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Your routine (or the lack of one) can make or break your entire day. I found this out the hard way when I graduated from college and lost my footing. It was time to close one chapter and start another—but instead of doing so gracefully, I completely fell off and neglected both my mental and physical health. Fortunately, I soon found my footing again and am confident in a stable future… all thanks to a simple concept.

Find Your Grounding

Life is unpredictable and ever-changing. But that’s not to say that you can’t create and ensure some form of stability, even on the toughest days. Licensed Professional Counselor and Marriage and Family Therapist Ginean Crawford explains that all you need are a few strong bases:

    “As a table needs four legs to stand with stability, so do we need (at least) four main pillars in our daily lives that are consistent and unchanging despite the circumstances. Each individual should reflect on what creates grounding while going throughout the day, independent of the changes that occur throughout the day. The question one should ask oneself is: even if my entire world fell apart today, which four areas or which four rituals do I need to complete to give me the best chance at dealing with whatever life has to give?

    For some, the four pillars may be prayer, food with fuel, a nap, and physical touch with a loved one. For others, it may be exercise, a support group meeting, cleaning one drawer in the house, and journaling one reason to be grateful. The rituals that will ground are unique to the individual. The key is: once these four rituals are defined, one must intentionally commit to completing these rituals no matter what. Just do it. The commitment to at least follow through in these four areas must be solid on the best days, worst days, and all the days in between. This enables consistency, structure, and a sense of accomplishment that is not dependent upon the feelings of the day, but rather is about the doing of hard things, despite hard days. Moreover, if there are 50 problems in a day, at least there is the certainty that there are not 50 plus four problems.”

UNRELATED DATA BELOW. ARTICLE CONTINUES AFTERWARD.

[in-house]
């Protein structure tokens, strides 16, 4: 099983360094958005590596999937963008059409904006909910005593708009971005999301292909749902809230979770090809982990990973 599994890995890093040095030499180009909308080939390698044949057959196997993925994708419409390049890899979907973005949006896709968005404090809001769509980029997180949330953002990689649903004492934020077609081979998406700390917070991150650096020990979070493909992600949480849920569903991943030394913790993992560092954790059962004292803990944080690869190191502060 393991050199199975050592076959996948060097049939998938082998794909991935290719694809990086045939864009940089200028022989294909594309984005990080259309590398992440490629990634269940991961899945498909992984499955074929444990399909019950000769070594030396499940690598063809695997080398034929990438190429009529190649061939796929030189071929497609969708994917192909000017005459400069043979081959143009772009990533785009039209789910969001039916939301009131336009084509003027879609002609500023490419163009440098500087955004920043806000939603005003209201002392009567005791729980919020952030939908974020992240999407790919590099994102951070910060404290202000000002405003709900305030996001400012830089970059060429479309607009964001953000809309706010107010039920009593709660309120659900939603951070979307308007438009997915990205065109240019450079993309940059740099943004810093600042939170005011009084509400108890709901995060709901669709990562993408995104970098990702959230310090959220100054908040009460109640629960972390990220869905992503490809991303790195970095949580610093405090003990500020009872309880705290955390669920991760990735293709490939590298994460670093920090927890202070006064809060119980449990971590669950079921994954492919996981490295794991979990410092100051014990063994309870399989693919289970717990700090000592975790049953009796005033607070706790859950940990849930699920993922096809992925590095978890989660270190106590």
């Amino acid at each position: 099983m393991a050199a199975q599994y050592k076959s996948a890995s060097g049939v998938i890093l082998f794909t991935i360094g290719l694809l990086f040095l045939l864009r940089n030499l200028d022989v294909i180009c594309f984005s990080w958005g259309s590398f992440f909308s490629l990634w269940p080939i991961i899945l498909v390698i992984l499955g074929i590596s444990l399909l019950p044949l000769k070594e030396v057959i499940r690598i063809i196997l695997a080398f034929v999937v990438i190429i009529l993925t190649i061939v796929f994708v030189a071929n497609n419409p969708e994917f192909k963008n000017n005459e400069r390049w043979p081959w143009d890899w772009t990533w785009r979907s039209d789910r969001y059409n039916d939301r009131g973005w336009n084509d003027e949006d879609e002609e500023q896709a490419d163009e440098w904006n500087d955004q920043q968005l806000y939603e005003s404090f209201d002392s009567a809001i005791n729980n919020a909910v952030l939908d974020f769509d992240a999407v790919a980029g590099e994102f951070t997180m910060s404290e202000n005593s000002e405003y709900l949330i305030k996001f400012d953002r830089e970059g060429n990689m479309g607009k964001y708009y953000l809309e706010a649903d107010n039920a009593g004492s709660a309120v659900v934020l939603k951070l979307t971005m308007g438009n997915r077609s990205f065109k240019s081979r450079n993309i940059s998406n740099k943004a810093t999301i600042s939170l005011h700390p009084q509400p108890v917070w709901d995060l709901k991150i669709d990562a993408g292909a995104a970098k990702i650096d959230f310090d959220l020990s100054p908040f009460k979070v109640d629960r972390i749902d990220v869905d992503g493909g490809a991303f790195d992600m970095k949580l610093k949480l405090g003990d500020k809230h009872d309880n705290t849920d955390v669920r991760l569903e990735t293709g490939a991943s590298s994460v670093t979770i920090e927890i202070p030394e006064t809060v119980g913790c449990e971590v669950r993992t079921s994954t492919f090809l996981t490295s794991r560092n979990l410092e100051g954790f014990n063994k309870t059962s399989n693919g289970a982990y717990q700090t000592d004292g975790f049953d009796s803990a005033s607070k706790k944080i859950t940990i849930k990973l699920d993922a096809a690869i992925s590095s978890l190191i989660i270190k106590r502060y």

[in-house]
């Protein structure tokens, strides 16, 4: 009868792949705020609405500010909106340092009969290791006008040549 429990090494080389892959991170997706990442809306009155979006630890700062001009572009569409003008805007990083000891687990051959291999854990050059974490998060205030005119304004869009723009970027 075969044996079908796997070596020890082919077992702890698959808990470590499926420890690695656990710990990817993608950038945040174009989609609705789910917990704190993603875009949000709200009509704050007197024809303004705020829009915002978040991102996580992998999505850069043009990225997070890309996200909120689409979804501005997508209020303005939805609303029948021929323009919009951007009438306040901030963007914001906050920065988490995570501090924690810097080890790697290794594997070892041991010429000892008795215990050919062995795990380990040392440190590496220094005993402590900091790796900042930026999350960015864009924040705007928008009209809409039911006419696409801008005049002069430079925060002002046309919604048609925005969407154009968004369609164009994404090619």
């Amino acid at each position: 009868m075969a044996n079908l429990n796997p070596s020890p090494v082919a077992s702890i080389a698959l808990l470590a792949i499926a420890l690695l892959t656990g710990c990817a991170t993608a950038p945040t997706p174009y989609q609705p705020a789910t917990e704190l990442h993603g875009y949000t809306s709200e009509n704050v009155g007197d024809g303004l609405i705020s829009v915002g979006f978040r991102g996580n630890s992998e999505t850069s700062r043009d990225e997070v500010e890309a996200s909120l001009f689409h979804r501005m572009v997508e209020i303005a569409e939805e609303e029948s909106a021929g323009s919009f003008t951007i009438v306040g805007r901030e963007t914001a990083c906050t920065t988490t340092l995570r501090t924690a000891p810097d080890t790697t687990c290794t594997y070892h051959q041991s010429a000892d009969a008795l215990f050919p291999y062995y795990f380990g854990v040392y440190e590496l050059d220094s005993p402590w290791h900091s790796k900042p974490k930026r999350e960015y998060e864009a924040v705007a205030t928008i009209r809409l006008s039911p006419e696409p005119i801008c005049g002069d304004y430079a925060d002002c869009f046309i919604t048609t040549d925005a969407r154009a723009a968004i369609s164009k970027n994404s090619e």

4 Simple Rituals to Consider

There are a multitude of rituals you can incorporate into each day, which will prove to positively affect your mental health and overall wellbeing—but here are five of those rituals that are backed by the pros:

    1) Practice self-recognition.
    Sarah McVanel, a certified coach and human resources professional, says you should “practice self-recognition every day. Pull out a piece of paper, post-it, or open Evernote, and the first thing you notice you did well, record it! Not only can you go back to this on days you’re not feeling resilient and low, it starts every day off well when you create an intention to notice your greatness every day.”

    2) Set intentions for the day.
    Mindset and Business Coach Tina Lensing’s advice is to set your intentions for each day: “Make one statement: show me _____ today. I fill this in with my intention for the day. That may be business growth, self-love, pleasure, connection, abundance, or any other word that I’m desiring to experience. When I set this intention, then throughout the day, I find evidence (focus, really) of how my intention is coming true bit-by-bit.”

    3) Do a five-minute cleanup.
    “One daily ritual that can help an individual is to implement a five-minute cleanup before going to bed,” says Psychotherapist and Parenting Coach Joy Acaso. “Use those five minutes to pick up what you couldn’t while you were in the morning rush. Ensure that all trash are put away. Dirty clothes are placed in the hamper. Cups used from the night before are in the dishwasher. It clears your space so that you are ready to go to bed in a calmer state.”

    4) Practice mindfulness.
    Dr. Carl Sheperis, Program Dean for the College of Social Sciences, University of Phoenix and Chair of the Board for the National Board for Certified Counselors, recommends that you incorporate mindfulness into each day, as it’s something you can do anywhere—even at work! “When you are at work, you can take one-minute mindfulness breaks right at your desk. Close your computer screen and take a few deep breaths. Recognize any tension in your muscles and imagine them relaxing. Pay attention to any thoughts going through your mind and give them some space to exist. At the same time, think of something positive.”

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